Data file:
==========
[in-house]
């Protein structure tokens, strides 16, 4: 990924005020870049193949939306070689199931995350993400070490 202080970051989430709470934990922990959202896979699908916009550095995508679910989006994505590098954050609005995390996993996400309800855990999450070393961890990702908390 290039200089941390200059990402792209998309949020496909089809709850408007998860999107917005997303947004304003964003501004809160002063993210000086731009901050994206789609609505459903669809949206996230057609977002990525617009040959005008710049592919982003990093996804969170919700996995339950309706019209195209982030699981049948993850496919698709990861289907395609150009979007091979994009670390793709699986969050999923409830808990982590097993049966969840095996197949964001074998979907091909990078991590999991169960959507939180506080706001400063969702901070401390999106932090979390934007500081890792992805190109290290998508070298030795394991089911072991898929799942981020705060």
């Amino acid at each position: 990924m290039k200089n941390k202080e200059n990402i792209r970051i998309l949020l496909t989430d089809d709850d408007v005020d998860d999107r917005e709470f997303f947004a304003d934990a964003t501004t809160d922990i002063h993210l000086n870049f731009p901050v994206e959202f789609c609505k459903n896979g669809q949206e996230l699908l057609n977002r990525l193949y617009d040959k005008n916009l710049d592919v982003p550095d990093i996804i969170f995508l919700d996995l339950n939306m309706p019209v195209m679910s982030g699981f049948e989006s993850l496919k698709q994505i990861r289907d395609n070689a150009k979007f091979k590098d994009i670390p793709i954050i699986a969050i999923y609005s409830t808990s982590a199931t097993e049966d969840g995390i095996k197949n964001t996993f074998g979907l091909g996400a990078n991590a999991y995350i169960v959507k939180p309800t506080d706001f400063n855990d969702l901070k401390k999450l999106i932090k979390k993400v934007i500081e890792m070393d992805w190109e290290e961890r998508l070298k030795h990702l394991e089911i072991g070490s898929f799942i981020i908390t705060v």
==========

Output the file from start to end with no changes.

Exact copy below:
[in-house]
């Protein structure tokens, strides 16, 4: 990924005020870049193949939306070689199931995350993400070490 202080970051989430709470934990922990959202896979699908916009550095995508679910989006994505590098954050609005995390996993996400309800855990999450070393961890990702908390 290039200089941390200059990402792209998309949020496909089809709850408007998860999107917005997303947004304003964003501004809160002063993210000086731009901050994206789609609505459903669809949206996230057609977002990525617009040959005008710049592919982003990093996804969170919700996995339950309706019209195209982030699981049948993850496919698709990861289907395609150009979007091979994009670390793709699986969050999923409830808990982590097993049966969840095996197949964001074998979907091909990078991590999991169960959507939180506080706001400063969702901070401390999106932090979390934007500081890792992805190109290290998508070298030795394991089911072991898929799942981020705060």
């Amino acid at each position: 990924m290039k200089n941390k202080e200059n990402i792209r970051i998309l949020l496909t989430d089809d709850d408007v005020d998860d999107r917005e709470f997303f947004a304003d934990a964003t501004t809160d922990i002063h993210l000086n870049f731009p901050v994206e959202f789609c609505k459903n896979g669809q949206e996230l699908l057609n977002r990525l193949y617009d040959k005008n916009l710049d592919v982003p550095d990093i996804i969170f995508l919700d996995l339950n939306m309706p019209v195209m679910s982030g699981f049948e989006s993850l496919k698709q994505i990861r289907d395609n070689a150009k979007f091979k590098d994009i670390p793709i954050i699986a969050i999923y609005s409830t808990s982590a199931t097993e049966d969840g995390i095996k197949n964001t996993f074998g979907l091909g996400a990078n991590a999991y995350i169960v959507k939180p309800t506080d706001f400063n855990d969702l901070k401390k999450l999106i932090k979390k993400v934007i500081e890792m070393d992805w190109e290290e961890r998508l070298k030795h990702l394991e089911i072991g070490s898929f799942i981020i908390t705060v």